Letter to "ER" from Beatrice Kalisch
I write regarding the portrayal of nurses on "ER." It is of deep concern to the profession of nursing and ultimately to the American public that nurses on this very popular and influential television program are presented in such a negative light.
Particularly damaging is the recent portrayal of Abby Lockhart as leaving nursing to become a physician. You did this several years ago with another nurse character and we attempted to let you know then how damaging these types of portrayal are to the profession of nursing. Unfortunately the message that comes across to the viewing public is that it is "better" to be a doctor than a nurse. This feeds into a major stereotype that we in nursing have been fighting for decades: "Nursing is the lower half of medicine" and "people only become nurses because they can't make it in medical school."
Nothing could be further from the truth. In actuality, the vast majority of nurses choose nursing over medicine or other careers because they want to function as a nurse. Physicians focus on curing the patient, providing disease management using various medical technologies such as medications, surgery etc. Nursing on the other hand has as its goal the overall well-being of the patient and his/her family. While the nurse like the physician has as part of their goals to "save" or cure the patient, the nurse also is concerned about the patients' emotional reactions, spiritual concerns, knowledge of their illness, how to provide care to self once they have left the care of clinicians, setting, the adequacy of the home environment etc.
One of the least understood aspects of nursing by the general public is that the nurse monitors the patient in the hospital setting 24 hours a day while the physician checks the patient for just a few minutes during the day. It is the nurse that is observing the vital signs, physiological signs, the emotional status, interactions with friends and relatives, and intervening in a timely manner.
Thus to make a long story short, there is a distinct difference between those individuals who wish to do medicine and those that wish to do nursing. Both are needed, both are valuable and both deserve appropriate depictions in the media. The reasons nursing needs a vastly more realistic and positive image on "ER" is that millions of young people in the position of deciding "what they want to be" are receiving messages that nursing is secondary and lower than medicine and that nurses are largely powerless.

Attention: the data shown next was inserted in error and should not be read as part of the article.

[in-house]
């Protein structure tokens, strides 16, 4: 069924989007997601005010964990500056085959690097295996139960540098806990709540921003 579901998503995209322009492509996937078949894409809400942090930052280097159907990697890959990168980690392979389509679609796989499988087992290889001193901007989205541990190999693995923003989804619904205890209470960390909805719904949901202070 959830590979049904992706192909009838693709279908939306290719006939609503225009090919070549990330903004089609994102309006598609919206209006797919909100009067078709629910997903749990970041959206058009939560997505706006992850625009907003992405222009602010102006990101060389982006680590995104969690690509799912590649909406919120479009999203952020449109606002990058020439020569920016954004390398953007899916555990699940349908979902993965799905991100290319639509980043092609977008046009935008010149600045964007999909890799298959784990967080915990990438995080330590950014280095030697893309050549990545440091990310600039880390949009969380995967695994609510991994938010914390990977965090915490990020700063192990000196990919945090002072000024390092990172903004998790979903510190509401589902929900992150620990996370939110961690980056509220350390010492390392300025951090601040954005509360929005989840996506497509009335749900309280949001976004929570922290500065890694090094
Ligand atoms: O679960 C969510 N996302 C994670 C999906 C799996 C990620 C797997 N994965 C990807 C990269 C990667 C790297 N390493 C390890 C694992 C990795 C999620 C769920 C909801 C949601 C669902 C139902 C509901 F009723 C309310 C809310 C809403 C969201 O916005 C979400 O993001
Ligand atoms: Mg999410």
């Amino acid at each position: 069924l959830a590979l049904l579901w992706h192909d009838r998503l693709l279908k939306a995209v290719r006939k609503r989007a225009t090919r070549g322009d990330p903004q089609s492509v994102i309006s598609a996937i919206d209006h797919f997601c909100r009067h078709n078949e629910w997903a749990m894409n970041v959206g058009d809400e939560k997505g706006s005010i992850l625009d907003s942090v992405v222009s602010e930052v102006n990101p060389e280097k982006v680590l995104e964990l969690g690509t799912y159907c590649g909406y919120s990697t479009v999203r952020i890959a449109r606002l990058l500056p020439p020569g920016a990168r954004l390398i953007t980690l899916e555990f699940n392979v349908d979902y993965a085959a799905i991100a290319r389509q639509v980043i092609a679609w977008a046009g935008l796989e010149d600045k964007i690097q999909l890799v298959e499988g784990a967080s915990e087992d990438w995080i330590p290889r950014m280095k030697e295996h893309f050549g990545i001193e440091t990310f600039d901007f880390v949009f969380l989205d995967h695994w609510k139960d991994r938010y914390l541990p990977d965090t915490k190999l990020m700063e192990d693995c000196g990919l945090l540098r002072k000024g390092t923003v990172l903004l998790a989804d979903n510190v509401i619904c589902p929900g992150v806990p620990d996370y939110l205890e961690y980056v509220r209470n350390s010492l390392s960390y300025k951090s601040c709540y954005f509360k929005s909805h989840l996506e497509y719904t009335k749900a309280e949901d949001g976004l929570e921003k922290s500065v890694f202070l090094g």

As you know, there is and will continue to be a very serious shortage of nurses in our country. If we are not successful in recruiting more people into nursing, the impact on society will be disastrous. If all the physicians in the world took tomorrow off, the consequences would be very bad but I assure you if all the nurses in the world took tomorrow off, the consequences would be far more devastating.
I have personally studied the media image of the nurse and worked to improve the image of the nurse for 30 years. Aaron Spelling called me during the television program "Nightingales." He had somehow gotten a hold of one of the books we had written on the portrayal of nurse in the media and said it had stayed up reading it. We discussed the program and I attempted (unfortunately to no avail) to convince him to include not just the sexual image of nurses dressing and undressing in their locker room but also nurses saving lives and making a difference in the outcome of patients. I asked him if he had heard from nurses and he said "The Civil Rights Movement should have been so well orchestrated." He had received over 5,000 letters he said. The program was removed from the air but for us in nursing the better outcome would have been to improve the quality of the image so that individuals considering nursing as a career and the general public that depends on our services would get a glimpse of "real nursing."
We know we will receive our fair share of negative images but we ask that this is balanced with positive images. For instance, since Abby is leaving nursing to become a physician why not have one of the medical students or residents leave medicine to become a nurse? This happens in real life as often as a nurse leaves nursing to become a physician.
I hope you will consider revamping the image of the nurse on your excellent and important healthcare drama. The future of healthcare in this country is dependent on it.
Beatrice J. Kalisch, PhD, RN, FAAN
Division Director, Nursing Business and Health Systems and
Titus Distinguished Professor of Nursing
University of Michigan
Ann Arbor, Michigan